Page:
For example, I was just reading a question on "What's the best WTF you've seen?" and it was tagged as "assembler c c++ c#". Similarly you often see questions about a particular algorithm where the answer should be language agnostic (like this one about ordinal numbers), but it's tagged with the language which the OP cares about.

This also means that when people are scanning through the questions they might pass over a particular question because it's tagged with something which they don't know about.

If the answers which have surfaced are language agnostic, should the question be retagged so to reflect this?

8 Answers 8


If the tags don't suit the question - change them. Add, delete, rename - whatever is needed.

If the answer is more agnostic, just add to the tags. I wouldn't delete so much then.


Using your examples. For the WTF thread, I would remove language tags.

For your ordinal numbers thread, I would leave a .net related tag, since the question was specific to .net and I might add tags for a specific language if there is a useful example shown in another language, besides the one mentioned in the question.

Perhaps if a basic concept is being demonstrated, an generic-algorithm tag of some sort could be applied in addition to the language tag.

The way I see it, if I have selected a language tag, I want to find language specific topics. In otherwords I want to see code for that language or it to be a question about that language.

@nickf (Reply to comment) I don't think it would cause redundancy, since I am advocating for tagging based on the content of the questions and answers. Psuedocode code be the generic-algorithm tag, I mentioned. As I laid it out, you could easily have an generic how do I do this, with examples in mutliple languages and a tag for each language or a how do I do this in a specific language question, tagged with the specific language tag and even possibly other language tags if good examples are shown in the thread. Tags should reflect the content regardless of the question and answers. It is an site ettiquette issue, not a tag issue if redundant language specific questions are frowned on.

  • Wouldn't that lead to a tons of repeated questions? eg: "How can I do XYZ in .NET?" "How can I do XYZ in PHP?". If the answer to XYZ can be expressed in pseudo-code, it seems wasteful ... or something...
    – nickf
    Sep 19, 2008 at 7:13

Tags should closely relate to the content of the question, not attributes of the question (with a few minor exceptions).


  • "subjective" is a waste of time.
  • "polls" is fine, people may search for these discussional points.
  • "setting-xml-attributes" would be bad, but "xml" and/or "xmlserialization" would be good.

Keep it relevant, they are there to organize not identify.


In spite of the fact that many people dislike when someone intrudes to their questions, I think that community members should actively fight with inappropriate tags. Otherwise site will be clogged with tons of tags pointing to random stuffs.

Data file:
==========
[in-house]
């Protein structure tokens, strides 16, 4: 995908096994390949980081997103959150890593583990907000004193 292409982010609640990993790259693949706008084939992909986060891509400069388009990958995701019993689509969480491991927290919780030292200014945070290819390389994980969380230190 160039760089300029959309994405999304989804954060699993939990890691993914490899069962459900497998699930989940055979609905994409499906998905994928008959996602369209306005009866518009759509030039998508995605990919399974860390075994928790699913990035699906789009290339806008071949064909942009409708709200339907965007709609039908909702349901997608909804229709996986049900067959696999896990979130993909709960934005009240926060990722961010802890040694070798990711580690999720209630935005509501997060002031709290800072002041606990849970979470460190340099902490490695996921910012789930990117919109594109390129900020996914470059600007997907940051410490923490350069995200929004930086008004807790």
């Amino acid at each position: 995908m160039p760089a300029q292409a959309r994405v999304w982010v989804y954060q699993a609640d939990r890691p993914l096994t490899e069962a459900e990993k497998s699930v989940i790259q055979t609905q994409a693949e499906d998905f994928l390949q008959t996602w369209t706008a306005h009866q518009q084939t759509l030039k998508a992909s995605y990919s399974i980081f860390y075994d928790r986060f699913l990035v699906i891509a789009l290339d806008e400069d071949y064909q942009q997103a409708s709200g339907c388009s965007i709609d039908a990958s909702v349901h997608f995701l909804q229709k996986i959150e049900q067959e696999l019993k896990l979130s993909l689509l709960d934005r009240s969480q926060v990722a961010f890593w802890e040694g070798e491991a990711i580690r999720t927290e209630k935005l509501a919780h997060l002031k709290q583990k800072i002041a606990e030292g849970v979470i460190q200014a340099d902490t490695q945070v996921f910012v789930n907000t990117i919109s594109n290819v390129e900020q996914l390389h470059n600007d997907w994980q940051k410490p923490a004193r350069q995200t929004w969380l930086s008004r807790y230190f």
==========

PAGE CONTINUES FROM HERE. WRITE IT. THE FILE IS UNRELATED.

• Hear hear! I have been waging war on "subjective" for about a week now! :D
    – Rob Cooper
    Sep 19, 2008 at 7:21

I think yes. The question itself must be completely language agnostic. If it says "What's the best Ruby WTF you've seen?" then of course it should be tagged with the "Ruby" tag. If it's vague and doesn't specify any language, remove any language related tag. I think it's fair.

  • Ruby doesn't have any WTFs! Aug 18, 2011 at 3:47

@Rob Cooper is damn right! Tags are not funny little things. It's a way to organize information into different categories.

Now, lets talk about "subjective" stuffs:

Instead of tagging questions as "subjective" and attract evil moderators, mark it "discussion". Discussions are not welcome according to site's FAQ and J&J podcasts/blog posts. But it seems to be impossible to fight with this phenomena effectively. Mark your intentions clearly. If you want to discuss, make it clear.

There is a very important feature's coming - tag filters! Finally we will be able to sort things out. Instead of immediately killing open-ended subjective question just mark it "discussion" and voilà people will be able to filter off-topic stuff out!

How can we maintain signal-to-noise ratio if people will tag things with everything that comes to they mind?

Recently I encountered tag "3". What the hell is that supposed to mean?

Dear SO users please be responsible. Think twice before tagging anything.

  • with your amount of reputation, why didn't you just delete those "3" tags?
    – nickf
    Sep 19, 2008 at 8:21
  • Because I wanted to leave it as an example of bad tag :)
    – aku
    Sep 19, 2008 at 9:04

I'm for useless tags deletions, and negative voted questions should lead to question dismissal after being human-analysed by you guys. ... I know that because my first activity over here was a subjective non-programming VBA question, that got voted down, and I was politely asked to read the FAQ (the not frequently read questions&answers).


The tag input has an autocomplete feature. It helps to pay attention to the hints it provides.

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